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The CIO renaissance: From the backroom to the boardroom

Ron Totton, Managing Director of Southeast Asia, BT Global Services | March 24, 2015
Ron Totton, Managing Directorof Southeast Asia,BT Global Services, takes a look at the role of the CIO amid unprecedented change and digital disruptionin the industry

Embracing Shadow IT and Riding Trends
One of the areas in which CIOs can demonstrate creativity is in how they are embracing "shadow IT", a trend that seemingly challenges their position within the company.Shadow IT refers to the growing practice of business departments, such as finance or marketing, purchasing their own IT solutions. Eighty two per cent of CIOs in Singapore,and 76 per cent globally, see such a practice within their organisations.

While CIOs used to possess sole responsibility over core IT systems in their organisations,this status quo is fast evaporating, and in some cases, they appear to be losing control of the organisation's IT estate as individual departments source their own IT products and services, often with little or no input from the IT department.

Paradoxically, this apparent loss of control is an opportunity for the CIOs to reinforce their authority. The growing confidence of departments in buying their own IT solutions allows CIOs to shift their focus away from hands-on IT support and operations to a more strategic role centred on advice, governance and security. Providing counsel to colleagues on how to innovate or boost efficiencies with new technology enables the CIO to assume the position of a strategic business leader rather than simply a tactical gatekeeper of IT systems.

Nevertheless, the appetite for business units going it alone is inevitably adding to the CIO's workload. Given the increasing scale of shadow IT spending,some three quarters (73 per cent) of Singapore IT decision makers shared that they are more concerned about the security of the entire IT infrastructure, with a similar number (76 per cent) having concerns about the security of the entire organisation's data.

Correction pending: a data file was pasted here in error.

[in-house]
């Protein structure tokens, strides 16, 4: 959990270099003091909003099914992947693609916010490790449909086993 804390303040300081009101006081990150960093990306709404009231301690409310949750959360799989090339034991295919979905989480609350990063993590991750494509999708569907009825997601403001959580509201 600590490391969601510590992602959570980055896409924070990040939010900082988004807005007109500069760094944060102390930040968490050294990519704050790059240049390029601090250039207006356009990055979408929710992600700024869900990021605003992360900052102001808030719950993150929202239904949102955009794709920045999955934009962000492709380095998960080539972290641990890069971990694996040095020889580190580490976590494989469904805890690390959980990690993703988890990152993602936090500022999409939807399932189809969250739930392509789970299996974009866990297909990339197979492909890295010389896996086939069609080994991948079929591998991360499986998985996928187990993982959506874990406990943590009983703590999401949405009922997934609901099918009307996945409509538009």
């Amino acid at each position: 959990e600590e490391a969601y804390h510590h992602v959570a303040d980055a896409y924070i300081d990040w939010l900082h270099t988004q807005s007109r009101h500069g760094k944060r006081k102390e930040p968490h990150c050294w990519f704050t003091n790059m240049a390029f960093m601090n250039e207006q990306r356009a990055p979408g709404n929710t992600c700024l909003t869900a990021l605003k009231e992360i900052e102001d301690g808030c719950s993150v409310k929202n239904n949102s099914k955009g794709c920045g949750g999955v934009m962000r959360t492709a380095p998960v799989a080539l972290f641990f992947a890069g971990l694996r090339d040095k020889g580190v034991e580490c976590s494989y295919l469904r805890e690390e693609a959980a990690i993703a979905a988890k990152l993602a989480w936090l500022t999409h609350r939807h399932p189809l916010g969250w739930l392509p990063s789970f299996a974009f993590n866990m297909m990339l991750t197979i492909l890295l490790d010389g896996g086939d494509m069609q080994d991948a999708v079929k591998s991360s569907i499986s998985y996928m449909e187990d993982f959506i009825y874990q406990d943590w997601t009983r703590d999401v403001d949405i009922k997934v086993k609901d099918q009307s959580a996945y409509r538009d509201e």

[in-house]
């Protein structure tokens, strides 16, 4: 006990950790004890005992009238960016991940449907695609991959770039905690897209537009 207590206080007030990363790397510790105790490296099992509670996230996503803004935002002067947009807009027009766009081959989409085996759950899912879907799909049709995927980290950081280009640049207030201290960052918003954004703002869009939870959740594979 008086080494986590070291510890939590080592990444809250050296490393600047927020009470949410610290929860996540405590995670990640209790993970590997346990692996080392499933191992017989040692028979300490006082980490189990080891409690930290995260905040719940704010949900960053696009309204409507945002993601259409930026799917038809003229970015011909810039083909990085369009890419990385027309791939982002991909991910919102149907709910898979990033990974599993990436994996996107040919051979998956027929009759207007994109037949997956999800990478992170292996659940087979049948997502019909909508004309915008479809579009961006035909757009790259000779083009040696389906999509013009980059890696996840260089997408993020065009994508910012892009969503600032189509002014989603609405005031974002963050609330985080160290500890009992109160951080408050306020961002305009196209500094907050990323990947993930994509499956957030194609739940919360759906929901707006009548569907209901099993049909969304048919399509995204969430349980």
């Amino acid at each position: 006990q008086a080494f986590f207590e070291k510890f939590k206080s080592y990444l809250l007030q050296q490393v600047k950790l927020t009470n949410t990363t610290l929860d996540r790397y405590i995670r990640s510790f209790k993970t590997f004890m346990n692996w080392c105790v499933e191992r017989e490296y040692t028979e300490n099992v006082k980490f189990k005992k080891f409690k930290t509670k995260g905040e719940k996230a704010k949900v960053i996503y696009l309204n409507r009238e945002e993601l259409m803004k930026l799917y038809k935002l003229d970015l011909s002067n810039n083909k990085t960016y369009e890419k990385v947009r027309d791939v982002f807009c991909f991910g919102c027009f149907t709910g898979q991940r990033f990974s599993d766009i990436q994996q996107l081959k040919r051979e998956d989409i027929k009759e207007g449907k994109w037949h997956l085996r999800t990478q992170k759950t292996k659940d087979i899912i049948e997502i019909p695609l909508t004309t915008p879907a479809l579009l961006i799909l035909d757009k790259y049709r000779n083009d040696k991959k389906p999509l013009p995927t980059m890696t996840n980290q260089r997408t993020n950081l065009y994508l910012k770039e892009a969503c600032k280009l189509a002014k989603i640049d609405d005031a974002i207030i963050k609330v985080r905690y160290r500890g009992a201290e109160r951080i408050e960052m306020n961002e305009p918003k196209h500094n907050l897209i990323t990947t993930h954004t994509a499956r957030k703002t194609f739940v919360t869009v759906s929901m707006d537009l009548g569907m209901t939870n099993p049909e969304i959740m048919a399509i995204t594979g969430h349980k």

Despite worries about security, loss of control, duplication of efforts and sizeable reductions to their overall budgets, the changes driven by shadow IT give CIOs a unique opportunity to evolve their role. For the innovative CIO, this is a platform to be creative in setting standards of governance and developing strategies and best practices to manage risk and ensure security. For example, CIOs can consider new delivery models such as hybrid clouds that allow local business units to innovate regardless where they are located and within a robust framework of corporate IT security standards.

Collaborating with the Right Partners
CIOs can also look at creative ways to maximise their relationships with technology partners and collaborating with them to develop innovative solutions. Over nine in ten (96 per cent) Singapore IT decision makers consider their technology partners to be creative, and a similar majority (94 per cent) say that the creativity of a technology partner makes them more likely to work with that vendor.


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